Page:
Since Bratspies opened the curtain in May 2021, he has been focusing on core brands: Champion and Hanes. The strategic objective is to expand the global presence of the Champion brand, aiming to become a $3 billion brand by 2024. This growth plan centers on targeted expansion in key regions, including North America, China, Japan, South Korea, and the top five European markets.
As part of the strategy, HanesBrands recently initiated a multi-year license agreement for the design, production, and distribution of outerwear under the Champion brand.
The licensing agreement between HanesBrands and G-III enables to company to diversify its risk. As the president of Global Activewear, Vanessa LeFebvre, said, “G-III’s proven track record in category expansion and their best-in-class global infrastructure will enable us to reach a wider consumer base who already are, or will soon become, loyal to the Champion brand for generations.”
The partnership is especially valuable in stabilizing HanesBrands’ performance when its core brand underperforms and international sales remain strong. In the second quarter of 2023, activewear sales declined 19% to $267.5 million. While Champion sales were down 25% in the U.S., international sales limited the overall sales decline to just 4% with an operating margin of 8%.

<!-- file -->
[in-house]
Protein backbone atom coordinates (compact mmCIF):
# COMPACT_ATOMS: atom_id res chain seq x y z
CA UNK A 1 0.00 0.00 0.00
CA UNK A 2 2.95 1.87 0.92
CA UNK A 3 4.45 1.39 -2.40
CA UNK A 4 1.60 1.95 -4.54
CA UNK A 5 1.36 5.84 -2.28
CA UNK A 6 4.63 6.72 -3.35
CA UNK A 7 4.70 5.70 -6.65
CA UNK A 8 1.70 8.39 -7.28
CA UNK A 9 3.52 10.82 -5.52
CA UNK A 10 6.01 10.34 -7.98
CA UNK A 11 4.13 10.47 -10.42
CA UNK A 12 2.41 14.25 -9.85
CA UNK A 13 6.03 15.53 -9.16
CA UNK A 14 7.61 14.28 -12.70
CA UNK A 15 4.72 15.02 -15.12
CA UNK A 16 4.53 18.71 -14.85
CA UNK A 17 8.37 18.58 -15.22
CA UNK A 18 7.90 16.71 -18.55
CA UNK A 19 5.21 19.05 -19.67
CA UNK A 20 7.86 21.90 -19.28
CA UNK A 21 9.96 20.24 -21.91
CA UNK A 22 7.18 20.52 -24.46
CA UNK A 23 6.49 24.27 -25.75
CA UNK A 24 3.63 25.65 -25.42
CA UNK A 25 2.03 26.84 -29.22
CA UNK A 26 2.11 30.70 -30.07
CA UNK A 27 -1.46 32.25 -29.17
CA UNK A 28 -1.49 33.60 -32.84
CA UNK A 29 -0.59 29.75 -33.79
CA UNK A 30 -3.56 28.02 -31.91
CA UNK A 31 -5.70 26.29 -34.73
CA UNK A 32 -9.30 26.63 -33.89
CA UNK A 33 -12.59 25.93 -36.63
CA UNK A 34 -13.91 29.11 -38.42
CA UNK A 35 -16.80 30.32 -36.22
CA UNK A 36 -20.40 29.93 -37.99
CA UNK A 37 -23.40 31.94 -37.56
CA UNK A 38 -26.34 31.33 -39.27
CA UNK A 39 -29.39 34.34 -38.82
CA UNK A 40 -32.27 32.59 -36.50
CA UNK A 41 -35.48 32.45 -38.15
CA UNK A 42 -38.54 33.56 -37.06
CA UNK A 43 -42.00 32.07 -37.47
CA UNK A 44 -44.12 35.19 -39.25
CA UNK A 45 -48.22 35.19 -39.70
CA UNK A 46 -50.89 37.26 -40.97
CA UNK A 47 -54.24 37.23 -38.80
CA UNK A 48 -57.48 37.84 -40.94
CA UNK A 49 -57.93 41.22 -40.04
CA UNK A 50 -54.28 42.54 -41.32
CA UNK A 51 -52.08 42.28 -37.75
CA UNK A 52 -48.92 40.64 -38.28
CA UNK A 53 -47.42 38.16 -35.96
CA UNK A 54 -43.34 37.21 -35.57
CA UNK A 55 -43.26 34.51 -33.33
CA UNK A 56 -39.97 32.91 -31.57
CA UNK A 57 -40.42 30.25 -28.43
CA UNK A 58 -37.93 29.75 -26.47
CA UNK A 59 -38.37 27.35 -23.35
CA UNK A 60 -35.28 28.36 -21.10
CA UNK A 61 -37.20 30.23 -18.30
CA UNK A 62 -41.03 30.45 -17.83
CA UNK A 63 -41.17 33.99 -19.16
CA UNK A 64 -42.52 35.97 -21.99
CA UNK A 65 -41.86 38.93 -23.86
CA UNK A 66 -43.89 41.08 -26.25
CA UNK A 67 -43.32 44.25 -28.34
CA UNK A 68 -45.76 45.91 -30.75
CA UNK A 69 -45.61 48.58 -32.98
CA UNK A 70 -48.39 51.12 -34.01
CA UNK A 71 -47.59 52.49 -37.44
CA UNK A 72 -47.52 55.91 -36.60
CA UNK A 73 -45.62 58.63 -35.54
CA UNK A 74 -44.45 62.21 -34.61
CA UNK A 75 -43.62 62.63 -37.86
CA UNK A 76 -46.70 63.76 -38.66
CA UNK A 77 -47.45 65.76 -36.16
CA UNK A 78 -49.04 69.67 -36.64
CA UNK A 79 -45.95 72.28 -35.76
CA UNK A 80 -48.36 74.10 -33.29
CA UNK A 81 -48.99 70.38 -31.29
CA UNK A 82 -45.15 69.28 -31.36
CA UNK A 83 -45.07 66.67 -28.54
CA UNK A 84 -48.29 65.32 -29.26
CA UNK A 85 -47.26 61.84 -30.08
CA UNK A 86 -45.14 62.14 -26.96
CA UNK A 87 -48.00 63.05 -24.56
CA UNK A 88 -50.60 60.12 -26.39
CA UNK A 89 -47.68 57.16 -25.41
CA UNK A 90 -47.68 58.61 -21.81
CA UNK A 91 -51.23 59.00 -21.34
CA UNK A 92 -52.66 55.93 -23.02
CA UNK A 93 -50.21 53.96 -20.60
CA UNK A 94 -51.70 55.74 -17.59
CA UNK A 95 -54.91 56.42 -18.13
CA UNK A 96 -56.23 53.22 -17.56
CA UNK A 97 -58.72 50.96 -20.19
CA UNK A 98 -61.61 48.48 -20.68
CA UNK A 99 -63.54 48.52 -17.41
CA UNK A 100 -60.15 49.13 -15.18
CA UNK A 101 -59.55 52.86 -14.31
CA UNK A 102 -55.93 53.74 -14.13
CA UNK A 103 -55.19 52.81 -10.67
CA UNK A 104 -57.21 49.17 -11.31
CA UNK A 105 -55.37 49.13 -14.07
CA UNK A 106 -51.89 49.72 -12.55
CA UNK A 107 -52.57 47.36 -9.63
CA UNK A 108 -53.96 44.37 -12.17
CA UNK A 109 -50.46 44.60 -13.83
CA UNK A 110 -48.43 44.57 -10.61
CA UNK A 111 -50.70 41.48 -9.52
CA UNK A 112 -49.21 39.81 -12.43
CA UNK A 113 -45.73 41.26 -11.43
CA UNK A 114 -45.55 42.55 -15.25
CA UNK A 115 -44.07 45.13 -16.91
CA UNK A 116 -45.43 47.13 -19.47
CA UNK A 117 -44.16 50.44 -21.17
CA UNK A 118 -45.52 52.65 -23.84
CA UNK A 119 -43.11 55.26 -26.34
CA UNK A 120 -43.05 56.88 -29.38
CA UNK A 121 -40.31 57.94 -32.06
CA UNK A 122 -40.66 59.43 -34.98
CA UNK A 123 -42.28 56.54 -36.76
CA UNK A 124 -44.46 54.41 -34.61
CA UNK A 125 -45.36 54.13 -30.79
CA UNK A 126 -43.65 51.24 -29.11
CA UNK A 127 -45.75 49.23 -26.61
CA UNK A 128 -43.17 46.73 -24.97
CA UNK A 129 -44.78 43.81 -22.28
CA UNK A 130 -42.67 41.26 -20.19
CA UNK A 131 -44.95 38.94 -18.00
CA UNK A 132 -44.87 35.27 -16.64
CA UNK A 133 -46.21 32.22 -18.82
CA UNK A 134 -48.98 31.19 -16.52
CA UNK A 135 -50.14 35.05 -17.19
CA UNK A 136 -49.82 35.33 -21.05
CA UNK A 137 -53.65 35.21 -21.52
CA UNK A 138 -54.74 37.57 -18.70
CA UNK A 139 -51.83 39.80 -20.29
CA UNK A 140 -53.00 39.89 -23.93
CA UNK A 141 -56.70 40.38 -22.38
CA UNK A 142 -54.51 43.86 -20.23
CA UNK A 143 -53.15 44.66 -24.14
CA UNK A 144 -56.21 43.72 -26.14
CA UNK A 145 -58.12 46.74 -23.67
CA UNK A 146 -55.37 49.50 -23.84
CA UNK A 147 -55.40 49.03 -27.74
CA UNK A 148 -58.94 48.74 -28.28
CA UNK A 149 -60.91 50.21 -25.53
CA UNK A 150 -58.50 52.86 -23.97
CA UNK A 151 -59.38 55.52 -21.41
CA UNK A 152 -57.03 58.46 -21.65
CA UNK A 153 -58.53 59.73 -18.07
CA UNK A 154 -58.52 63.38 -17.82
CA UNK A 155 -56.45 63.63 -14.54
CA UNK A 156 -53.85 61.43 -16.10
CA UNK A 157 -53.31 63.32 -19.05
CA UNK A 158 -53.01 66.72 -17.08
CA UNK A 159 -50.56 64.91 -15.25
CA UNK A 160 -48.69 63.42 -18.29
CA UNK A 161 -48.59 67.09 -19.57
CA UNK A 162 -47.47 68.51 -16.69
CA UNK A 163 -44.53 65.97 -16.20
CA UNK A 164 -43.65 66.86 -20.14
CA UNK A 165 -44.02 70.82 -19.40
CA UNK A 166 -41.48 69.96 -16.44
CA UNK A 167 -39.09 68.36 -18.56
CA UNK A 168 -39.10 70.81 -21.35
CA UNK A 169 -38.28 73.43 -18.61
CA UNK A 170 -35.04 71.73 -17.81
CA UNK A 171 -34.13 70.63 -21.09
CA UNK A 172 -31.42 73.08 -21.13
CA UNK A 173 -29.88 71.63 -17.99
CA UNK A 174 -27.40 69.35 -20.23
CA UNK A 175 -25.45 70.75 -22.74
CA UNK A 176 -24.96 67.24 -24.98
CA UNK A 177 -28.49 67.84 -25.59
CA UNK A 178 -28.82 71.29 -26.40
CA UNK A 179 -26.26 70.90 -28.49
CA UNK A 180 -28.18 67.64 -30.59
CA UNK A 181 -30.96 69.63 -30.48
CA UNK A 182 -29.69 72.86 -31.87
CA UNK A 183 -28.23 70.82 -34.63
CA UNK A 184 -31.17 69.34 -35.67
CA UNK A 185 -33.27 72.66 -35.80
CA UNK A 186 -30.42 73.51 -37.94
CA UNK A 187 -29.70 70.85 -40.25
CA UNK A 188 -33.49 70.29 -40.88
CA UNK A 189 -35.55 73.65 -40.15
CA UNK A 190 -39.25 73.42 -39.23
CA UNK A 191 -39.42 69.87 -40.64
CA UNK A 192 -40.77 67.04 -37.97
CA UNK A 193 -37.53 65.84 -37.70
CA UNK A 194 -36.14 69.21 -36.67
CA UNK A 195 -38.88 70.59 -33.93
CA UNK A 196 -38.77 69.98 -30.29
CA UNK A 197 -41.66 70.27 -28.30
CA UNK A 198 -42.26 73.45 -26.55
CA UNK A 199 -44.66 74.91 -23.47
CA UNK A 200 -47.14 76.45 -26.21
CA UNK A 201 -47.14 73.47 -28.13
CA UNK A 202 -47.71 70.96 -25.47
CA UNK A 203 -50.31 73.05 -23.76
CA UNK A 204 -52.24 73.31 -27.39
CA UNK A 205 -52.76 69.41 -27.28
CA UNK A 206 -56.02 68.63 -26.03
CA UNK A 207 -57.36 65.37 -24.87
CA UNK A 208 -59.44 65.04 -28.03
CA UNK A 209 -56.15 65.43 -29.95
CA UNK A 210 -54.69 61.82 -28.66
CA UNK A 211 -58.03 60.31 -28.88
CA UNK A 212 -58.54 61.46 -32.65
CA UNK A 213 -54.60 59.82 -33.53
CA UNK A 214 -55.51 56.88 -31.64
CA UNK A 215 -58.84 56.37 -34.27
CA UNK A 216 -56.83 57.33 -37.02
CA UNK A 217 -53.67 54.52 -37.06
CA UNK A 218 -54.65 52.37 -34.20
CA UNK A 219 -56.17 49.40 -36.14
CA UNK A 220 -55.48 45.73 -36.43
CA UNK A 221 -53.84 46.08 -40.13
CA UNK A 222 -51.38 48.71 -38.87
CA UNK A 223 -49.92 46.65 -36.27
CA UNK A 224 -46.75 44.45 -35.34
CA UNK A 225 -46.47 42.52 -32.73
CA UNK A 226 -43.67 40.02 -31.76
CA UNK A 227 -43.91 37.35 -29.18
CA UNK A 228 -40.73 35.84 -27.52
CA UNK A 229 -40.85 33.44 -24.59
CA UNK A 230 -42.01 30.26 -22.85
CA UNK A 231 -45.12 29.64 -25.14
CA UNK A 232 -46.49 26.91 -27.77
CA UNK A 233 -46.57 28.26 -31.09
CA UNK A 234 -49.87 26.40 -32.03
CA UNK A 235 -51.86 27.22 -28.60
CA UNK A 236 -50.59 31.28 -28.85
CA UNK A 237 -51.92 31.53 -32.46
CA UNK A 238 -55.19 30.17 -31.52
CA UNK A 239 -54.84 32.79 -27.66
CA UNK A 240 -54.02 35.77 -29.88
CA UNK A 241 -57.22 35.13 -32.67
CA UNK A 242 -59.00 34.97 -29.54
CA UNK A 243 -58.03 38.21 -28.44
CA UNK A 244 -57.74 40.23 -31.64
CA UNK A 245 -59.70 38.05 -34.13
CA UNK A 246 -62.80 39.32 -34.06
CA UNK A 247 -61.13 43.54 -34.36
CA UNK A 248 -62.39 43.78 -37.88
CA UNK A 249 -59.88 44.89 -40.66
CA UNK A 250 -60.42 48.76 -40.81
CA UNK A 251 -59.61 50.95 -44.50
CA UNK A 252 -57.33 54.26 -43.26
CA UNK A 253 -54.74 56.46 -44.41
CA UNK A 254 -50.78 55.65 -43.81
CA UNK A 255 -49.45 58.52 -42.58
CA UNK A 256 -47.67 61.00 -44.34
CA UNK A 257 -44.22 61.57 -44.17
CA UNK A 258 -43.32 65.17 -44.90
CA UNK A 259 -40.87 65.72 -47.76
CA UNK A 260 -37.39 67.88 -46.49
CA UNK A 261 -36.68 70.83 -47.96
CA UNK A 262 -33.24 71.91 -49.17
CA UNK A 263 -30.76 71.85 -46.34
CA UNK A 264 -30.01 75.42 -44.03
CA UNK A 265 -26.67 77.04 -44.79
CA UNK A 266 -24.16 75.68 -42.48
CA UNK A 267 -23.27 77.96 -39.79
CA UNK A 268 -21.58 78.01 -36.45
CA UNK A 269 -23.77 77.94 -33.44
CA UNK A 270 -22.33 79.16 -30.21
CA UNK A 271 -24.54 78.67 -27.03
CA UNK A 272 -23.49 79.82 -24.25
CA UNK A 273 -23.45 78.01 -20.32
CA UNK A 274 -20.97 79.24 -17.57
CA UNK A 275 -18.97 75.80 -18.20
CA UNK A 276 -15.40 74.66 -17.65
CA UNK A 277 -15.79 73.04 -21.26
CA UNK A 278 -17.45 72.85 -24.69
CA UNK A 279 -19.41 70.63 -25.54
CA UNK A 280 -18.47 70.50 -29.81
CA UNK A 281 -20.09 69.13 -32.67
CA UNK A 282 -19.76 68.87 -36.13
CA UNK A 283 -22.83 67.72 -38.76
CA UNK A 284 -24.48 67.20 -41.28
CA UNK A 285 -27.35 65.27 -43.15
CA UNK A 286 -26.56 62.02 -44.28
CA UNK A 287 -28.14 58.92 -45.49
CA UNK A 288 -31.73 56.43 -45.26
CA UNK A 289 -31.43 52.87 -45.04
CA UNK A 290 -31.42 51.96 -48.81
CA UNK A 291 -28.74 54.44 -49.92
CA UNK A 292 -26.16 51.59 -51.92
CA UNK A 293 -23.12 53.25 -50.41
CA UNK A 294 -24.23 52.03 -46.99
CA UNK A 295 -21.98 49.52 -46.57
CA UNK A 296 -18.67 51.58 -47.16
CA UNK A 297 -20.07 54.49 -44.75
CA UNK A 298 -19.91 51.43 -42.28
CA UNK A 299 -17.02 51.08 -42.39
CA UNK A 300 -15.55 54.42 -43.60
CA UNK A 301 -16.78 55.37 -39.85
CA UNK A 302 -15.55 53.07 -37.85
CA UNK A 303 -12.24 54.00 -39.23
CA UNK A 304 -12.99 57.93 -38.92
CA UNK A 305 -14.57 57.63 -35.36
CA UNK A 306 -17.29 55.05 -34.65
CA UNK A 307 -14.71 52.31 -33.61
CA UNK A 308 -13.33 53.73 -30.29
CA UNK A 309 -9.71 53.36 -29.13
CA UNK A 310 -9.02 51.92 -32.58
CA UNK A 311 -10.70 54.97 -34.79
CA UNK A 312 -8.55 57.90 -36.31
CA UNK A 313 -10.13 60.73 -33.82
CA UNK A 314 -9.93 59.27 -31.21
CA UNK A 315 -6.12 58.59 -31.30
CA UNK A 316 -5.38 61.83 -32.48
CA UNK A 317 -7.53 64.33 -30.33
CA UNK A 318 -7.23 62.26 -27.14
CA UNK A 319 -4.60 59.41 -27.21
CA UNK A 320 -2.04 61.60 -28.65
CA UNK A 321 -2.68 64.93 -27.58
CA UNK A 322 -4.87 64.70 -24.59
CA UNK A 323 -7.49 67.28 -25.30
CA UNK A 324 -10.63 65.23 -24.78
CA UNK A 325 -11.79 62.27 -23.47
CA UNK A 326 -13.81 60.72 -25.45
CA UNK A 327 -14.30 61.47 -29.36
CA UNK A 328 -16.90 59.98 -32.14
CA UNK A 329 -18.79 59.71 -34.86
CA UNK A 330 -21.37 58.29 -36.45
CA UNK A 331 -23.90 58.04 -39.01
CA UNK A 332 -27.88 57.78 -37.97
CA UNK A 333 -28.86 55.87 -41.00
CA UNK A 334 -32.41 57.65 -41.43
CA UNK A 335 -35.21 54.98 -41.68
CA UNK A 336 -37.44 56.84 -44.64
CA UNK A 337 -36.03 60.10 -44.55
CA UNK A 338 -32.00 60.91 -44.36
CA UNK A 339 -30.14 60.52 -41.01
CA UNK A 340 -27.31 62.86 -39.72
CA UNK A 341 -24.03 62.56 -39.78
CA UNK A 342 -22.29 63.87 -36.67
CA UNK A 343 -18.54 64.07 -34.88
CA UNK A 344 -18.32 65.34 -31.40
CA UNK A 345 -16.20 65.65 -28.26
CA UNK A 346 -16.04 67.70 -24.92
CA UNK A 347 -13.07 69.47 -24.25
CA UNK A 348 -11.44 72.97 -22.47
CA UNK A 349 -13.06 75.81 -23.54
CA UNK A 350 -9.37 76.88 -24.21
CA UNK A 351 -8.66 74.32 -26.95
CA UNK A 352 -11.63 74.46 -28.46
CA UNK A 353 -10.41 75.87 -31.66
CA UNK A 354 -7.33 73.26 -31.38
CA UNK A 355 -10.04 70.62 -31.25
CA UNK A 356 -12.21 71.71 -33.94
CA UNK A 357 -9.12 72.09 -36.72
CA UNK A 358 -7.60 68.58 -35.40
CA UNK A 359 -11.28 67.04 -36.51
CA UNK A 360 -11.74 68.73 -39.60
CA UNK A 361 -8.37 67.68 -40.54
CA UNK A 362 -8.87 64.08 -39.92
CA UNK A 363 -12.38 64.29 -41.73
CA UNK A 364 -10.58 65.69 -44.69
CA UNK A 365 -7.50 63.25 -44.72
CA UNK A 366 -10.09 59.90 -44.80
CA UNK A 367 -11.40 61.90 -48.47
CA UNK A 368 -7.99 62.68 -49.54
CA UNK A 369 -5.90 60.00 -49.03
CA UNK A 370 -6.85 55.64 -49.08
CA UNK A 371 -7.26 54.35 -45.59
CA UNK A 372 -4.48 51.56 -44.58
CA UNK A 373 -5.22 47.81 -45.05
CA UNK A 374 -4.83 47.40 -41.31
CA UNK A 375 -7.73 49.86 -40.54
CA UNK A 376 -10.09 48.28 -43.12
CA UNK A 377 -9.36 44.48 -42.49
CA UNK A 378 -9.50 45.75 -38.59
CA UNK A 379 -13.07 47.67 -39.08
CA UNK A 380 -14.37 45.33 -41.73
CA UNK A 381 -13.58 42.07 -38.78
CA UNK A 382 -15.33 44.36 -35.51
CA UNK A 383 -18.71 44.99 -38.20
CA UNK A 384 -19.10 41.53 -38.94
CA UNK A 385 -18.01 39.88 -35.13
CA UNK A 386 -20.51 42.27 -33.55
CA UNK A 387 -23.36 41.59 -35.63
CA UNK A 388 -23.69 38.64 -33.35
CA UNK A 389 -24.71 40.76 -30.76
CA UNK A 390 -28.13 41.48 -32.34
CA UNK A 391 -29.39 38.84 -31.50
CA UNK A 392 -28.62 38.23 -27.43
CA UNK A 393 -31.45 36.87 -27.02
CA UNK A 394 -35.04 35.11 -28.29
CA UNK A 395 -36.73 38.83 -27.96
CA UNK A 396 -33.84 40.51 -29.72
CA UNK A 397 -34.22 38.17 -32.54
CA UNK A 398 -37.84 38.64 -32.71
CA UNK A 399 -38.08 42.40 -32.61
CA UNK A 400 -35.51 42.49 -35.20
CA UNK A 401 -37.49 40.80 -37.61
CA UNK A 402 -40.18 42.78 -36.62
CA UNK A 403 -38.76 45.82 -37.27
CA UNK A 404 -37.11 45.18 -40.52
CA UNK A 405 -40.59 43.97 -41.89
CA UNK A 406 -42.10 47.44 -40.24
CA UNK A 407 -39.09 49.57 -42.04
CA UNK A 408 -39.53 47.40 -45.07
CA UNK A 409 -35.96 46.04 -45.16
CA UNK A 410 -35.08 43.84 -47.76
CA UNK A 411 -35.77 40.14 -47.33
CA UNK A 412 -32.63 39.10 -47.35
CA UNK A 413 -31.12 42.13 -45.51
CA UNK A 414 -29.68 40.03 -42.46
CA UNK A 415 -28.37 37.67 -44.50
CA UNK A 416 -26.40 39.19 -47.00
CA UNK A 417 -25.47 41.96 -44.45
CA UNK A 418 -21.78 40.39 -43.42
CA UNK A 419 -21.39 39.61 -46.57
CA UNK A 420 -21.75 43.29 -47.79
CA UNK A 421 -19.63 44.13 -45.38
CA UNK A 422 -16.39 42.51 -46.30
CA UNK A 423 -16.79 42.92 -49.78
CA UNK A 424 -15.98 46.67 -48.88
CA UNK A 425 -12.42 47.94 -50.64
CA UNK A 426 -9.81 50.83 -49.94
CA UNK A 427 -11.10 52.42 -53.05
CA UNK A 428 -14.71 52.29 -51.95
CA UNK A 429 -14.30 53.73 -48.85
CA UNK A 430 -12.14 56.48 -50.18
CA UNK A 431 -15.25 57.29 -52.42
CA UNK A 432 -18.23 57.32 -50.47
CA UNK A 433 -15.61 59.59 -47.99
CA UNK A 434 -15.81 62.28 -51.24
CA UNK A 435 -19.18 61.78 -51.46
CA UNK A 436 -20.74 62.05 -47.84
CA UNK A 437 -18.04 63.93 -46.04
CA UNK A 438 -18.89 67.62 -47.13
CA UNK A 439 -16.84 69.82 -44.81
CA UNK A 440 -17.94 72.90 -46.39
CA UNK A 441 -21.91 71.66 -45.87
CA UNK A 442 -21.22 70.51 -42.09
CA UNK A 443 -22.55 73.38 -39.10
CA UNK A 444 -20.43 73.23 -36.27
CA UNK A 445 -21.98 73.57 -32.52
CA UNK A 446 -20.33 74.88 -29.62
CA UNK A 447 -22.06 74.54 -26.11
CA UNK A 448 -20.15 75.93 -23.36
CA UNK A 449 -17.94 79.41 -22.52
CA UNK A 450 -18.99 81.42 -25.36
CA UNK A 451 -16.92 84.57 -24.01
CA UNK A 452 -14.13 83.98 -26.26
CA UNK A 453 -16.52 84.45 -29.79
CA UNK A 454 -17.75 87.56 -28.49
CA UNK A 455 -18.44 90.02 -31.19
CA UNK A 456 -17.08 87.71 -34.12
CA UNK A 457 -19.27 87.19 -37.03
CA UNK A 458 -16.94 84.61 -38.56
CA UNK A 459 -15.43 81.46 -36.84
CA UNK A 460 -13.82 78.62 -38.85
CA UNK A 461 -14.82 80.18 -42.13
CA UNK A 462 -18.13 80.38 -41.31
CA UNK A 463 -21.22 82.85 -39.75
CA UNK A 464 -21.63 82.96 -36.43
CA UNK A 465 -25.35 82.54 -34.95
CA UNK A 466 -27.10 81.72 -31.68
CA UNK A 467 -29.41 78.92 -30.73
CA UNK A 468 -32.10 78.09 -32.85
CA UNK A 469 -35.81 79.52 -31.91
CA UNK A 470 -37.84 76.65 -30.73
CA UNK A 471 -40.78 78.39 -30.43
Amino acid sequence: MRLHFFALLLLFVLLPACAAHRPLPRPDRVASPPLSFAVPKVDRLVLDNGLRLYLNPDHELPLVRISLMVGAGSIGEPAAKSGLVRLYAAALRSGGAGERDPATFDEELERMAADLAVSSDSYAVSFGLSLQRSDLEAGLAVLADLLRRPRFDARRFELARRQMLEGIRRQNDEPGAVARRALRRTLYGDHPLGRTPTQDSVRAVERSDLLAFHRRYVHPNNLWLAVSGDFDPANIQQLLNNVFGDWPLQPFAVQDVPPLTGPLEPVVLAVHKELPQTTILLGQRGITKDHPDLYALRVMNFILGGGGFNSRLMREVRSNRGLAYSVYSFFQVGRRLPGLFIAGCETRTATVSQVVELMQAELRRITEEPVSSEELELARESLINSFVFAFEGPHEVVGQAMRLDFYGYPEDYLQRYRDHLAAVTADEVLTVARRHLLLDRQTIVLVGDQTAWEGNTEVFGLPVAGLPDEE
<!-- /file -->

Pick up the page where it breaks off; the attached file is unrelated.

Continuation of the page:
Given the challenges that Champion has faced in the domestic market, it wouldn’t be surprising if HanesBrands decided to offload or sell Champion. Management has expressed that it is considering a potential sale, although shareholders have expressed skepticism in this regard. The recent decline in the company’s share prices reflect that investors are not keen about the prospects for a sale anytime soon.